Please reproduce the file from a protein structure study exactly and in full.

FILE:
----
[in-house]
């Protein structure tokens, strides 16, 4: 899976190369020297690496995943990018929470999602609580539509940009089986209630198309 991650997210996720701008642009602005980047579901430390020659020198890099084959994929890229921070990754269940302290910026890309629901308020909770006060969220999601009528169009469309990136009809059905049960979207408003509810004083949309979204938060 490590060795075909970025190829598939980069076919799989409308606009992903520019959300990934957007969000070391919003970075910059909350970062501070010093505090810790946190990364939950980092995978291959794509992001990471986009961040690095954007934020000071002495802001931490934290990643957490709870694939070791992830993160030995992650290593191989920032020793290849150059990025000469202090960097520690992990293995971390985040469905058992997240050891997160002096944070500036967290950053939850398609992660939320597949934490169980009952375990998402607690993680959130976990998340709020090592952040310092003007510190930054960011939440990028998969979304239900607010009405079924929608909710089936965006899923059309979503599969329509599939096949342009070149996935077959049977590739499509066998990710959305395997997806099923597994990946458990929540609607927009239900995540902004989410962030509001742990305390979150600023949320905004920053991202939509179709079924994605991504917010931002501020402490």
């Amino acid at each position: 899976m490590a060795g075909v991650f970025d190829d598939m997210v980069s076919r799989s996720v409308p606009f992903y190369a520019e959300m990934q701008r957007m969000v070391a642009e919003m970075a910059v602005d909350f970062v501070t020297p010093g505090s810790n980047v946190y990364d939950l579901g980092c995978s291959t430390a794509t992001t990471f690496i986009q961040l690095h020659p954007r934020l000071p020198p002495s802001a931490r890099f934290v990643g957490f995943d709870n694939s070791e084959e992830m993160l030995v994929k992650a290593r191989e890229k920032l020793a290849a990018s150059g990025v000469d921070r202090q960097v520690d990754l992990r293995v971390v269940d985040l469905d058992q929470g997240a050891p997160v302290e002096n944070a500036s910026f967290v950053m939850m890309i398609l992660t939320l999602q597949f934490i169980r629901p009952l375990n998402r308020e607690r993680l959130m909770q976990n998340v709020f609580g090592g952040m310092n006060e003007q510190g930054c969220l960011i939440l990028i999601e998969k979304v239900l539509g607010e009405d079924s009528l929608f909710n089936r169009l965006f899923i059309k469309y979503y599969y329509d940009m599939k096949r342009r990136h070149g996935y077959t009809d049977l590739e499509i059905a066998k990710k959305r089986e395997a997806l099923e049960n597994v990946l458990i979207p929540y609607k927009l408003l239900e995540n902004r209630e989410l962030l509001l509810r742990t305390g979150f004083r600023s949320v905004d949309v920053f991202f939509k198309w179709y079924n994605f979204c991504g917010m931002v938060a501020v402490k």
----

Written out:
[in-house]
């Protein structure tokens, strides 16, 4: 899976190369020297690496995943990018929470999602609580539509940009089986209630198309 991650997210996720701008642009602005980047579901430390020659020198890099084959994929890229921070990754269940302290910026890309629901308020909770006060969220999601009528169009469309990136009809059905049960979207408003509810004083949309979204938060 490590060795075909970025190829598939980069076919799989409308606009992903520019959300990934957007969000070391919003970075910059909350970062501070010093505090810790946190990364939950980092995978291959794509992001990471986009961040690095954007934020000071002495802001931490934290990643957490709870694939070791992830993160030995992650290593191989920032020793290849150059990025000469202090960097520690992990293995971390985040469905058992997240050891997160002096944070500036967290950053939850398609992660939320597949934490169980009952375990998402607690993680959130976990998340709020090592952040310092003007510190930054960011939440990028998969979304239900607010009405079924929608909710089936965006899923059309979503599969329509599939096949342009070149996935077959049977590739499509066998990710959305395997997806099923597994990946458990929540609607927009239900995540902004989410962030509001742990305390979150600023949320905004920053991202939509179709079924994605991504917010931002501020402490």
């Amino acid at each position: 899976m490590a060795g075909v991650f970025d190829d598939m997210v980069s076919r799989s996720v409308p606009f992903y190369a520019e959300m990934q701008r957007m969000v070391a642009e919003m970075a910059v602005d909350f970062v501070t020297p010093g505090s810790n980047v946190y990364d939950l579901g980092c995978s291959t430390a794509t992001t990471f690496i986009q961040l690095h020659p954007r934020l000071p020198p002495s802001a931490r890099f934290v990643g957490f995943d709870n694939s070791e084959e992830m993160l030995v994929k992650a290593r191989e890229k920032l020793a290849a990018s150059g990025v000469d921070r202090q960097v520690d990754l992990r293995v971390v269940d985040l469905d058992q929470g997240a050891p997160v302290e002096n944070a500036s910026f967290v950053m939850m890309i398609l992660t939320l999602q597949f934490i169980r629901p009952l375990n998402r308020e607690r993680l959130m909770q976990n998340v709020f609580g090592g952040m310092n006060e003007q510190g930054c969220l960011i939440l990028i999601e998969k979304v239900l539509g607010e009405d079924s009528l929608f909710n089936r169009l965006f899923i059309k469309y979503y599969y329509d940009m599939k096949r342009r990136h070149g996935y077959t009809d049977l590739e499509i059905a066998k990710k959305r089986e395997a997806l099923e049960n597994v990946l458990i979207p929540y609607k927009l408003l239900e995540n902004r209630e989410l962030l509001l509810r742990t305390g979150f004083r600023s949320v905004d949309v920053f991202f939509k198309w179709y079924n994605f979204c991504g917010m931002v938060a501020v402490k």